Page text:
When will we fight the gun lobby? President Biden asked this, following a school shooting in Texas.
As a nation we must ask: When in God’s name will we stand up to the gun lobby?
When in God’s name will we do what needs to be done?
I’m sick and tired of it. We have to act.
— President Biden (@POTUS) May 25, 2022
This has been the rallying cry of advocates for stricter gun control for decades.
The reasoning behind it seems convincing: the population favors tighter gun control measures, such as a ban on “assault weapons,” while a powerful Washington special interest spends millions to pay off and threaten legislators.
It’s a riveting narrative, but it’s fake.
Not an Issue of Funding
Biden and those who want stricter gun control laws won’t have to compete with donors with deep pockets.
If we’re sincere, they have a lot of money backing them up. Biden and his team face millions of gun lovers who reject gun control regulations.
Obama points finger at GOP, gun lobby in wake of Texas shooting https://t.co/zkEqFH0DEG pic.twitter.com/Qk9ERHcPD6
— The Hill (@thehill) May 25, 2022
Mike Bloomberg, who has billions of dollars, is on the side of those who want stricter gun laws. He is spending all of his money on this cause, while the NRA is on the verge of dying out.
The National Rifle Association was, without a doubt, one of the most powerful and influential lobbies in the United States throughout a good portion of its history. Members gave the NRA its clout.
A congressman was not scared that the NRA would invest tens of millions of dollars against them; rather, he feared that 10,000 of his NRA-affiliated constituents would get letters explaining he co-sponsored an anti-gun bill.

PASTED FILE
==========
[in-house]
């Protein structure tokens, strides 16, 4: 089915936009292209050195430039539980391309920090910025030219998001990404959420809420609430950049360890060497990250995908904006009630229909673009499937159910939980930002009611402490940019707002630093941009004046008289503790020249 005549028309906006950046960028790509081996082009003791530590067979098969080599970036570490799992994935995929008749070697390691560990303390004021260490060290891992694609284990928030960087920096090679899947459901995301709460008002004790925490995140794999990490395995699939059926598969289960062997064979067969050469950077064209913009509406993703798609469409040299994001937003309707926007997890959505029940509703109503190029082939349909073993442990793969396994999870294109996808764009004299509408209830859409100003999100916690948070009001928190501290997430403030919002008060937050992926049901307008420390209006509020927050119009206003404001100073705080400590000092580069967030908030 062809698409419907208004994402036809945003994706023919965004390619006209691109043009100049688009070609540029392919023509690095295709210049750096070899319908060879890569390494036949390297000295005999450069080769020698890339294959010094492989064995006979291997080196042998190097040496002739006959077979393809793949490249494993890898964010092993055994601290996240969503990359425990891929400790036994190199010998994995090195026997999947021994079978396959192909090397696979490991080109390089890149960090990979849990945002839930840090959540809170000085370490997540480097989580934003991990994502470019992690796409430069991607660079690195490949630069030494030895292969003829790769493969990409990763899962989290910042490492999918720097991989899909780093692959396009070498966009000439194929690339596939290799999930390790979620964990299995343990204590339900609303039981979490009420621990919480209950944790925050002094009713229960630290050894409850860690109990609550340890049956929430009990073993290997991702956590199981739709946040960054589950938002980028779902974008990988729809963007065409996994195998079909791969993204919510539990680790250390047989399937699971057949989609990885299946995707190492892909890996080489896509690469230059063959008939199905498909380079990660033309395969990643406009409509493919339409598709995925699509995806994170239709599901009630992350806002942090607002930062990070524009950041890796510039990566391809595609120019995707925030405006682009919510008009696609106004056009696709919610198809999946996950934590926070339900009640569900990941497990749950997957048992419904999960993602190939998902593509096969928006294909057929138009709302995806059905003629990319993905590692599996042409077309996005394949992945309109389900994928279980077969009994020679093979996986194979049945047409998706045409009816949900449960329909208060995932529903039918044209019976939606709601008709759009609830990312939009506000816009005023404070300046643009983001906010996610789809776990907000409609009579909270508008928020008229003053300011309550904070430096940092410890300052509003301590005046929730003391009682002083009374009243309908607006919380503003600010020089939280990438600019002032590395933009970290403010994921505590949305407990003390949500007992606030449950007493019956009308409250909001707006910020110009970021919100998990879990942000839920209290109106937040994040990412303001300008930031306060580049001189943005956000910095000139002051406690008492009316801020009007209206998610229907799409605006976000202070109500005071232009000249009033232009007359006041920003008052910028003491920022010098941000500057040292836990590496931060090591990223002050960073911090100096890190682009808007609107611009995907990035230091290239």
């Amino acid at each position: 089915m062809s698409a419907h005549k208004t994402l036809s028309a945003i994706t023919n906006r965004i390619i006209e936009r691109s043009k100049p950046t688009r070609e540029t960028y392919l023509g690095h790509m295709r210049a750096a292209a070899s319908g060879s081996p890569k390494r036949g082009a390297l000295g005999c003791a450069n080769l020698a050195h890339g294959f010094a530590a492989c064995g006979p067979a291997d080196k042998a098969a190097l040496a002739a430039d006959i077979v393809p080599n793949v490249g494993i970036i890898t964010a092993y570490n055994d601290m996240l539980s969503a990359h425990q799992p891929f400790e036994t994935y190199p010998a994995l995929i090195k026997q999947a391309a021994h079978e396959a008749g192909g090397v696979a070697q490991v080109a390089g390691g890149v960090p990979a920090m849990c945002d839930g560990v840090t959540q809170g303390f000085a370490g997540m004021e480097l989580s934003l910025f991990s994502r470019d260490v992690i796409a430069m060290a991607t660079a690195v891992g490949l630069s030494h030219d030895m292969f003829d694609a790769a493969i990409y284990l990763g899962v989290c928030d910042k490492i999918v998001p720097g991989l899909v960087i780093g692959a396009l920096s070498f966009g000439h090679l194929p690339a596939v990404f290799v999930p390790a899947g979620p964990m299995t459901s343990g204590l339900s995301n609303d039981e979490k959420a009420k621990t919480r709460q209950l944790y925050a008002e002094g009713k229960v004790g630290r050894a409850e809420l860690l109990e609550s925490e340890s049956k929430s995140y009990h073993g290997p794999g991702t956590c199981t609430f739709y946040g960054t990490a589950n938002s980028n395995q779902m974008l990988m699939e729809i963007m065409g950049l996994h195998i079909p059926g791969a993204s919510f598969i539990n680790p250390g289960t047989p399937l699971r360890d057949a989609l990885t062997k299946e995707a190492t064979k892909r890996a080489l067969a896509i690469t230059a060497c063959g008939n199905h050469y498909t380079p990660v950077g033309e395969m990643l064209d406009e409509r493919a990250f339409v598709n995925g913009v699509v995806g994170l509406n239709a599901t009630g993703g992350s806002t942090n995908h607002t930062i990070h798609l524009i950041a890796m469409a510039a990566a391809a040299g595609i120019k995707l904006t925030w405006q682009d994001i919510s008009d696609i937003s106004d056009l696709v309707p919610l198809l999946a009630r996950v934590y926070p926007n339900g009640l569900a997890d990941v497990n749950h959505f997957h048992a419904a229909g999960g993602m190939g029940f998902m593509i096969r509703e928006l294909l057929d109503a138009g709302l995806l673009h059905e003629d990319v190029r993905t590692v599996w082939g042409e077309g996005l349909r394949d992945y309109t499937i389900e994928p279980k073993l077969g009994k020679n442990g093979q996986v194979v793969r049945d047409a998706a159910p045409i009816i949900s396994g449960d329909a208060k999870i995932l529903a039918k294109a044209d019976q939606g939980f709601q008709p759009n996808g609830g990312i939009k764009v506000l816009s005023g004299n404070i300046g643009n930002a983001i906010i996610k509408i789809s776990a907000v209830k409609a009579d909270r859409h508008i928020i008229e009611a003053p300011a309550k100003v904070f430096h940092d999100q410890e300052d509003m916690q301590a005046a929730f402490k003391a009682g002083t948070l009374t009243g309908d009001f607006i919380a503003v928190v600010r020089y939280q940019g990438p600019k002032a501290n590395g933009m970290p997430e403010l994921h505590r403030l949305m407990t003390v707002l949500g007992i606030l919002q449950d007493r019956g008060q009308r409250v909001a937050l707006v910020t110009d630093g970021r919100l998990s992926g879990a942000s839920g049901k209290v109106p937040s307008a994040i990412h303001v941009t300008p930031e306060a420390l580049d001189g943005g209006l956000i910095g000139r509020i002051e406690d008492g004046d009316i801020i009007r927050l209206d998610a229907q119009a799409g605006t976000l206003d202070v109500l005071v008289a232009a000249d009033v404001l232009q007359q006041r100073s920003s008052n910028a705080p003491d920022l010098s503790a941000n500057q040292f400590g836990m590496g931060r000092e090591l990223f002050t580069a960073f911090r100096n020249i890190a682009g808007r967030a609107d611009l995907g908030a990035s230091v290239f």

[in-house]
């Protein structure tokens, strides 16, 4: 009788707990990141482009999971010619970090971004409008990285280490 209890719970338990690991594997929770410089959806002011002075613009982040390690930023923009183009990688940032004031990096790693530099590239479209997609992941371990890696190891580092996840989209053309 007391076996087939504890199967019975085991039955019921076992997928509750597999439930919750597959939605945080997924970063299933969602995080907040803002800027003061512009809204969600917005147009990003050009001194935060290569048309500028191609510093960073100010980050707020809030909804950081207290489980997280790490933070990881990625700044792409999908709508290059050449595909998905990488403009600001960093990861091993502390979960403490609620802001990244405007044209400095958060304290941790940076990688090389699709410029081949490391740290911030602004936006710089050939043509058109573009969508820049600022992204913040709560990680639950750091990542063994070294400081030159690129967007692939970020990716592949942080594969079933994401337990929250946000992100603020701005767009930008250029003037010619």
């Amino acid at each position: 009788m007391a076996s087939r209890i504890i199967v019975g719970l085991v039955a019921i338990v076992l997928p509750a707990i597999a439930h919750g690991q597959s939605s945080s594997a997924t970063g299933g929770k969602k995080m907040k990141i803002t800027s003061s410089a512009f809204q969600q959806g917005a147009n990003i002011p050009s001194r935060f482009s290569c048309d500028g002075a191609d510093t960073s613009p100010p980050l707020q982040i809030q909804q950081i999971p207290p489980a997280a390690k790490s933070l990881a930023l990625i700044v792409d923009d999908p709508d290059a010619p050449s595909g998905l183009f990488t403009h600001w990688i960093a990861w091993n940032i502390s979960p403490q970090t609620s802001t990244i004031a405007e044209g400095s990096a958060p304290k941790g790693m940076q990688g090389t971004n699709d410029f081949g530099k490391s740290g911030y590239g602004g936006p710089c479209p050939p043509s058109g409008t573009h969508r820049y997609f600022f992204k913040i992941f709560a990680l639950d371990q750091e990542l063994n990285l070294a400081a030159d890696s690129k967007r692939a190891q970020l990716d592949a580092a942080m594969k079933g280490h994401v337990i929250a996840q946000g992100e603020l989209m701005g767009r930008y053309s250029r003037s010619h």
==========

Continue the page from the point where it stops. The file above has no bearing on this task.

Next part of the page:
Money is distributed quite evenly these days.
In the 2020 election, Everytown for Gun Safety spent a total of $21 million, while the National Rifle Association spent a total of $29 million. Bloomberg’s gun control class spent up to $8 million in Texas before Tuesday’s incident.
Gun control routinely outspends gun rights. Everytown for Gun Safety outspent the NRA in recent Virginia legislative campaigns.
In a recent ballot measure in Maine, gun control supporters outspent advocates for gun rights by a ratio of seven to one, yet they were still unsuccessful.
Occasionally, gun rights supporters outspend gun control advocates.
Outspent gun rights supporters sometimes triumph. Money seems insignificant. The difference seems to be many people prefer weapons and civil liberties.
They don’t comply with efforts to take them away, even to reduce school shootings. Gun rights proponents are more driven than these folks.
Biden and other gun control advocates aren’t battling a restricted lobby. They are against subcultures. They must change their mindset and way of life to pass gun legislation.
That’s why gun control discussions often degenerate into culture wars.
“Gun culture” is a phenomenon. Culture drives this narrative. Culture is the primary cause of so many gun deaths.
Bari Weiss wrote, “This country is sick. Beyond gun addiction. It’s a social and political sickness that’s anti-human.”
Most gun control advocates avoid discussing culture in speeches and columns.
Maybe they fear cultural change is tougher than enacting a law. Perhaps the idea that culture has such a significant role in determining behavior is offensive to them.
Instead, they say a strong, mysterious, deep-pocketed special interest is why we’re losing. It may soothe feelings, but it won’t change anything.